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Nicola Sturgeon 'no plans' to meet Arlene Foster during Scotland visit

Arlene Foster and Nicola Sturgeon. (Jeff J Mitchell/PA)
Arlene Foster and Nicola Sturgeon. (Jeff J Mitchell/PA)

First Minister Nicola Sturgeon does not plan to meet Arlene Foster during the DUP leader's visit to Scotland later this month.

Ms Foster will speak at one of Scotland's largest Orange Order parades in Cowdenbeath, Fife, on June 30 and is expected to stress there is "no place for sectarianism" during the speech at the Boyne celebration march. She is also said to be holding other meetings during her visit.

Speaking at First Minister's Questions, Ms Sturgeon said: "I have no plans to meet Arlene Foster when she is in Scotland."

Her spokesman said he is not aware of Ms Foster attempting to set up a meeting.

Labour's Kezia Dugdale urged the First Minister to raise the the issue of abortion laws in Northern Ireland with the DUP leader and called for a travel bursary to be set up for Northern Irish women travelling to Scotland for terminations.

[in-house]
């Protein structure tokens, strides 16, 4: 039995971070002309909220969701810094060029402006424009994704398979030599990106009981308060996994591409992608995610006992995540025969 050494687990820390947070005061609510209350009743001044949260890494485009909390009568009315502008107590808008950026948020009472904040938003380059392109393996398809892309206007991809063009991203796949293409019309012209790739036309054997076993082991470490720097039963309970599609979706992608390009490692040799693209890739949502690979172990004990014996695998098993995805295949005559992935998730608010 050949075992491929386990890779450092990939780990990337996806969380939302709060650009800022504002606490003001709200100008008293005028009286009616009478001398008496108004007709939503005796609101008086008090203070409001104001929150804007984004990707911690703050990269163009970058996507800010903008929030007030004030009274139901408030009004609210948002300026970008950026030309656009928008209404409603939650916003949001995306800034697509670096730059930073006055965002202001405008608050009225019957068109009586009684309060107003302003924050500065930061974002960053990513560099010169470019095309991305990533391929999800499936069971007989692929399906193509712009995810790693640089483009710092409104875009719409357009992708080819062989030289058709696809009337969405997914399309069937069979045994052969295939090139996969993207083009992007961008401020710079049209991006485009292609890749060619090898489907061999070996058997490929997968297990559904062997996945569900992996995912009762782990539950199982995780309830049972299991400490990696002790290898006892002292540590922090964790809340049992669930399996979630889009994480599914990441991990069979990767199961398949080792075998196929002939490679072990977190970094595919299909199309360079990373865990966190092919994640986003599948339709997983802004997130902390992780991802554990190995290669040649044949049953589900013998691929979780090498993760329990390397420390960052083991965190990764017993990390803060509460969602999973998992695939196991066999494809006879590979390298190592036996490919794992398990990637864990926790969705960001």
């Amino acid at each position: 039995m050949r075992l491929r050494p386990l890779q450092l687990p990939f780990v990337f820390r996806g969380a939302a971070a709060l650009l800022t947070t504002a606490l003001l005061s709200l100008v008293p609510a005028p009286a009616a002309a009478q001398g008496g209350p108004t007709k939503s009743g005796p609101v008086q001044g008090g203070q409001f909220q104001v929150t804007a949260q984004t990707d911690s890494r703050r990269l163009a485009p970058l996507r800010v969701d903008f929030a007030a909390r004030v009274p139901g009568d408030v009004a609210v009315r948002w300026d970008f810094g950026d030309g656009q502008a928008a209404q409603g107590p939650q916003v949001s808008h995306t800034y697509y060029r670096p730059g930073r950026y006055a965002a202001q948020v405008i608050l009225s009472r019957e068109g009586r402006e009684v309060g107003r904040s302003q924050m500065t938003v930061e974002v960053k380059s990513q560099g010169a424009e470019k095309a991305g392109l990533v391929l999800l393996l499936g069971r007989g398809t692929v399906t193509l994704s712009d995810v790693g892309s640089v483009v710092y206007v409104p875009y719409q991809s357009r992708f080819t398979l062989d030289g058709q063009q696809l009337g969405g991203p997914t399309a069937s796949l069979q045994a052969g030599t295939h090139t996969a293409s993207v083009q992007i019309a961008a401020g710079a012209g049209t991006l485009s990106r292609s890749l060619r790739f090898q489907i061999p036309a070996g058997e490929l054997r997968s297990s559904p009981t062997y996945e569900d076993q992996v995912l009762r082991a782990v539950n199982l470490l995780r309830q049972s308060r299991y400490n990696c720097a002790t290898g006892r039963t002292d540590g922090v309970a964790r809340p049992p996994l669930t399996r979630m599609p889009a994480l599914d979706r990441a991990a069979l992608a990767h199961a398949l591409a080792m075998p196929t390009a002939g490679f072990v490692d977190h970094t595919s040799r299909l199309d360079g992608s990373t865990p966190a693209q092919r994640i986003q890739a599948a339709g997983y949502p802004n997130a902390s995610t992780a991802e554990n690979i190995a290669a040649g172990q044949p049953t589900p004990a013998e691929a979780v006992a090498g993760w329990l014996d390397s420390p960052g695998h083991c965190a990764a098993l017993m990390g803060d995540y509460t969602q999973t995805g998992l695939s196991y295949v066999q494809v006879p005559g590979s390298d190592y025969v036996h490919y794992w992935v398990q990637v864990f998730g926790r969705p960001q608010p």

She said: "In Northern Ireland, some women have received longer jail sentences for having an abortion than the men who raped them in first place.

"I urge the First Minister to arrange a meeting with Arlene Foster and raise this issue when she visits Scotland later this month.

"I hope Nicola Sturgeon will consider addressing the barriers that women face when boarding ferries in Belfast in accessing services here in Scotland.

"I support the introduction of a travel bursary for as long as Northern Irish women are denied their basic human rights."

Women from Northern Ireland have been able to access free abortion services in Scotland since last November as in their home nation the procedure is only permitted if a woman's life is endangered or if there is a risk of serious damage to her mental or physical health.

Ms Sturgeon said: "I am absolutely in support of ensuring that all women have access to safe abortion services, and that includes women from Northern Ireland."

She said the Scottish Government would continue to look at how to make services in Scotland "easier" to access for Northern Irish women, saying the current laws there are "deeply unfair and unjust to women".

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